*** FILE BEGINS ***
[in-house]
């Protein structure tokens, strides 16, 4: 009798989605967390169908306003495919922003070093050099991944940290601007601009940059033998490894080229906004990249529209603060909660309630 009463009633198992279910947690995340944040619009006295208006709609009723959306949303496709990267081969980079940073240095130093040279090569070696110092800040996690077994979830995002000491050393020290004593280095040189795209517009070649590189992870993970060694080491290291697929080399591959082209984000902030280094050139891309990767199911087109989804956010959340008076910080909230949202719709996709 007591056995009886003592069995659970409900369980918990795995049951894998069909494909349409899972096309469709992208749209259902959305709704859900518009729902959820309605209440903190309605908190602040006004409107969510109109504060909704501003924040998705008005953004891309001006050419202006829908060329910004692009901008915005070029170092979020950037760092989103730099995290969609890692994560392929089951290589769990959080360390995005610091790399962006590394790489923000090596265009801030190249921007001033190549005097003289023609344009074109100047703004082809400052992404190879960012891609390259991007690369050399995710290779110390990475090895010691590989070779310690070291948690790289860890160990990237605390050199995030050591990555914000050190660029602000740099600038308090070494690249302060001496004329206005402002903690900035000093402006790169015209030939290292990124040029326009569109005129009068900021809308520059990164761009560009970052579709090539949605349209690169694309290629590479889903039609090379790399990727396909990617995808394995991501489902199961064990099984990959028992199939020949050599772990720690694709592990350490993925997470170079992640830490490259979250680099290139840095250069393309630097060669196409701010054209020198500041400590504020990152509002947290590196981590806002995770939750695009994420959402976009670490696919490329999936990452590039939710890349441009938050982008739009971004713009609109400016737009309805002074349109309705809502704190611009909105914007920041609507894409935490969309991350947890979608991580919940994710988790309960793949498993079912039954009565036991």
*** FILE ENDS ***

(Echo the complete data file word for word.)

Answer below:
[in-house]
């Protein structure tokens, strides 16, 4: 009798989605967390169908306003495919922003070093050099991944940290601007601009940059033998490894080229906004990249529209603060909660309630 009463009633198992279910947690995340944040619009006295208006709609009723959306949303496709990267081969980079940073240095130093040279090569070696110092800040996690077994979830995002000491050393020290004593280095040189795209517009070649590189992870993970060694080491290291697929080399591959082209984000902030280094050139891309990767199911087109989804956010959340008076910080909230949202719709996709 007591056995009886003592069995659970409900369980918990795995049951894998069909494909349409899972096309469709992208749209259902959305709704859900518009729902959820309605209440903190309605908190602040006004409107969510109109504060909704501003924040998705008005953004891309001006050419202006829908060329910004692009901008915005070029170092979020950037760092989103730099995290969609890692994560392929089951290589769990959080360390995005610091790399962006590394790489923000090596265009801030190249921007001033190549005097003289023609344009074109100047703004082809400052992404190879960012891609390259991007690369050399995710290779110390990475090895010691590989070779310690070291948690790289860890160990990237605390050199995030050591990555914000050190660029602000740099600038308090070494690249302060001496004329206005402002903690900035000093402006790169015209030939290292990124040029326009569109005129009068900021809308520059990164761009560009970052579709090539949605349209690169694309290629590479889903039609090379790399990727396909990617995808394995991501489902199961064990099984990959028992199939020949050599772990720690694709592990350490993925997470170079992640830490490259979250680099290139840095250069393309630097060669196409701010054209020198500041400590504020990152509002947290590196981590806002995770939750695009994420959402976009670490696919490329999936990452590039939710890349441009938050982008739009971004713009609109400016737009309805002074349109309705809502704190611009909105914007920041609507894409935490969309991350947890979608991580919940994710988790309960793949498993079912039954009565036991």